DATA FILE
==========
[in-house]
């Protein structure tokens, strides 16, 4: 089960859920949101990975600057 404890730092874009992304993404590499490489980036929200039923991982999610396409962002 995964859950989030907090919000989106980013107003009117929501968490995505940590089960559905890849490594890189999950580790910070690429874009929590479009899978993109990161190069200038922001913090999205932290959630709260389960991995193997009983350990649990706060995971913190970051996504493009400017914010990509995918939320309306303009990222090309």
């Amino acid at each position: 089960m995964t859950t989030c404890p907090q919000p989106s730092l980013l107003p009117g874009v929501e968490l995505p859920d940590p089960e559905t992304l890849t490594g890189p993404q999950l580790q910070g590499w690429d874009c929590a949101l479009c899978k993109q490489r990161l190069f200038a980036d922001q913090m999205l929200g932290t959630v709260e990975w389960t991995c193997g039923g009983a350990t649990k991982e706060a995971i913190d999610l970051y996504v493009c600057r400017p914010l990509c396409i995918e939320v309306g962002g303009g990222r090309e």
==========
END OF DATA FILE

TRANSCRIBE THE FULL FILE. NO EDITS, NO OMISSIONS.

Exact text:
[in-house]
């Protein structure tokens, strides 16, 4: 089960859920949101990975600057 404890730092874009992304993404590499490489980036929200039923991982999610396409962002 995964859950989030907090919000989106980013107003009117929501968490995505940590089960559905890849490594890189999950580790910070690429874009929590479009899978993109990161190069200038922001913090999205932290959630709260389960991995193997009983350990649990706060995971913190970051996504493009400017914010990509995918939320309306303009990222090309």
């Amino acid at each position: 089960m995964t859950t989030c404890p907090q919000p989106s730092l980013l107003p009117g874009v929501e968490l995505p859920d940590p089960e559905t992304l890849t490594g890189p993404q999950l580790q910070g590499w690429d874009c929590a949101l479009c899978k993109q490489r990161l190069f200038a980036d922001q913090m999205l929200g932290t959630v709260e990975w389960t991995c193997g039923g009983a350990t649990k991982e706060a995971i913190d999610l970051y996504v493009c600057r400017p914010l990509c396409i995918e939320v309306g962002g303009g990222r090309e």